Words by Andrew Somps
Photos by Flip Mayernik
Backpacks have always been synonymous with school for me. My relationship with its typical items – textbooks, pencils, notepads, that sort of thing – has always been tinged with a slight feeling of worry. These were the tools that I would use to succeed or fail and therefore carried with them a reminder of what was at stake. As a kid who cared deeply, often too deeply, about his performance in school, my backpack would often feel much heavier than it actually was. Knowing I carried papers and projects that would either get the stamp of approval or the painful branding of rejection, I felt a tremendous weight throwing those black straps over my shoulders every day. I hated how I allowed the contents of my backpack, designed to imbue me with knowledge, instead fill me with the ugly angst of success at all costs.
It took 25 years for my relationship with the backpack to change. It required a radically different environment, one far from the polished confines of a classroom, for me to appreciate the true value of a backpack and its integral role in human connection and survival. As fate would have it, I traded textbooks for extra socks, pencils for extra water, notepads for sleeping pads. And in one week, camping and hiking in the Yosemite wilderness, I learned that what one carries on his back means so much more than a good grade. And for me, that was everything.
I awoke abruptly to the sound of Flip’s alarm. 3:30 am. Frozen toes. Biting wind. I scrambled from the tent, pacing aimlessly to shake the sleep from my weary bones. We boiled water, made coffee, and drank our fill but I owe this wake up call to the stars. They woke me as tenderly as my mother. I looked up in disbelief, completely transfixed. This was a new beauty, a new feeling, and I was seeing the world with new eyes. This was awe.
Four miles separated us from the summit. We wanted to be there to catch the sun red-handed as it stole the darkness from the night. With one large pack and some head lamps to light the way, we hit the trailhead. With each step, we felt the praise of the elements. The wind blew, the trees swayed, and the dirt cradled our feet, moving in harmony with one another, pushing us through the night.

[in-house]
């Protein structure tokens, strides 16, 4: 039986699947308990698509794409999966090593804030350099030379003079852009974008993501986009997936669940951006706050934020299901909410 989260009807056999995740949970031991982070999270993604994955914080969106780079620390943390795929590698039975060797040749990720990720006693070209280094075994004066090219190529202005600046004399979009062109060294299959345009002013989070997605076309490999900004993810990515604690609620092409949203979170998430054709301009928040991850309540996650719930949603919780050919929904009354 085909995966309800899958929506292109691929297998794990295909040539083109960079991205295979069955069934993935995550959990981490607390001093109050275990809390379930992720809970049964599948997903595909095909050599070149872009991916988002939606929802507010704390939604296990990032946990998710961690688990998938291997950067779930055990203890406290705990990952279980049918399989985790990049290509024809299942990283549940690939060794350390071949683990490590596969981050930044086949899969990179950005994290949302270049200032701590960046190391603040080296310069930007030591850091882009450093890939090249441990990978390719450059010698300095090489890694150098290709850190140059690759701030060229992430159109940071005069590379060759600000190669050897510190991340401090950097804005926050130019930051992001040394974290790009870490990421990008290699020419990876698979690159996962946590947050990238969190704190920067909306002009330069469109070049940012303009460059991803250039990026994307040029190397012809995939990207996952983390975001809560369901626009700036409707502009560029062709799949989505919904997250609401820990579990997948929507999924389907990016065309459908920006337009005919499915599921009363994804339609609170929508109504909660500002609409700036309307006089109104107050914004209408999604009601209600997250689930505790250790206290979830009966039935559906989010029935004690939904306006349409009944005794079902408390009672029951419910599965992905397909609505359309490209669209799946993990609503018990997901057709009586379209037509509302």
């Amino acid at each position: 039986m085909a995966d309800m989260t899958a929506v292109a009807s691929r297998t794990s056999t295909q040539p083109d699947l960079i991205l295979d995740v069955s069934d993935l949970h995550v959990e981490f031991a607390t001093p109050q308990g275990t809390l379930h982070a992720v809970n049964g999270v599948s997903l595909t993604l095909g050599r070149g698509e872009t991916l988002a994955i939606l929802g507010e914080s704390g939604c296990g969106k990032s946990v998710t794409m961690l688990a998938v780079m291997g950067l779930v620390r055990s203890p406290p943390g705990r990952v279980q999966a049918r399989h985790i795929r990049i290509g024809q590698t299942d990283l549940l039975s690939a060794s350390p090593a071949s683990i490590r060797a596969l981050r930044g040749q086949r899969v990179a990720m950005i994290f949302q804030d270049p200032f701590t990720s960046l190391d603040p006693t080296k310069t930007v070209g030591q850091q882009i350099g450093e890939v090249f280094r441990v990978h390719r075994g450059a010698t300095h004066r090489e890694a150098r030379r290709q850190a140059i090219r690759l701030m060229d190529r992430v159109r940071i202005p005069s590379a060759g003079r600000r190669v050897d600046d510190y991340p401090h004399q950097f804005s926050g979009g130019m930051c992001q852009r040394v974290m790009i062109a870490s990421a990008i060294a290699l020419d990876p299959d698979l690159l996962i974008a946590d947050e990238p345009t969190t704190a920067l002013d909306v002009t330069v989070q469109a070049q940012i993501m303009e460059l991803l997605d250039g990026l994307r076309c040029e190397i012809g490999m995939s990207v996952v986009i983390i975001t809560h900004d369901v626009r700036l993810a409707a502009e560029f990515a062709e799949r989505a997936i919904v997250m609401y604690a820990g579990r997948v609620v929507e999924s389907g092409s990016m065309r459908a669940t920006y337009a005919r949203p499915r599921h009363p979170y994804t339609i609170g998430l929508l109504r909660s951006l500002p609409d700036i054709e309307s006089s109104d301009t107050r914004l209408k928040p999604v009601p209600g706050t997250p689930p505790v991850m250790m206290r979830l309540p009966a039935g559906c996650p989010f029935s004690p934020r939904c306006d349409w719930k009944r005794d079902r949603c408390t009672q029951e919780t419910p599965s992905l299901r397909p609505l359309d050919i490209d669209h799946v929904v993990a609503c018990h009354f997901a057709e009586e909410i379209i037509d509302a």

It wasn’t long before we arrived at the crux of the hike: a formidable and unforgiving 500m stretch of granite that rose steeply, almost inexplicably into the realm of the stars. Steel cable hand rails, running parallel to one another, lined the way to the top. There lay a large pile of gloves at the base of the cables which, for some reason, seemed an eerie sign for the ascent ahead. We continued on, cautious yet intrepid, exhausted yet thrilled. And one by one, we took those first, triumphant steps onto what felt like the surface of the moon.
The sun was just beginning to creep over the horizon. Slow and welcomed was its crepuscular light into the fading darkness. I had never witnessed such a friendly introduction to the day or impressive ending to the night.
In a mad world, governed by clocks and calendars and deadlines, we had somehow crossed into a more expansive, slower world – one where time did not matter but operated perfectly within its essence. It was a rhythm I had never felt before, never taken part in. And yet, somehow, some part of me recognized it. Maybe I have that – maybe we all have that – that rhythm inside us. I think there are things we know, feelings inside that have yet to be realized or spoken into existence, until life aligns with us and we allow ourselves to fully play our part in its masterpiece.
When we finally sat down, I took a sip from our jug of water and threw some trail mix into my mouth. The mixture was salty and sweet and cool and danced on my tongue. As I chewed and stared out into the unfolding day, I found myself relishing in this moment of glory. I looked around, baffled by the joy of simplicity. A rising sun, some good friends, water and some trail mix. It was upsetting to think I had ever over-thought happiness beyond such a scene as this.
And it was in this moment as well, when my relationship with the backpack changed forever. Worries about its arbitrary standards of success were whisked away by the very real measurement of its capability to ensure our survival. We had all shared in the awesome responsibility of transporting the pack and its contents, which sustained us through the night. How beautiful – to know that what was in the backpack could, in more dire circumstances, keep everyone alive. In an instant, I felt lighter just thinking about the symbolic sacredness that is the backpack.
I wish I could better describe the scene as the sun came up that morning, but sadly, I don’t think language belongs in the same ring with such immense beauty. It seems unfair. Maybe one day I’ll find the words. All I know is this was more than a hike. This was a transcendent experience in love, in friendship – in beauty. All of this, all of this, through the night.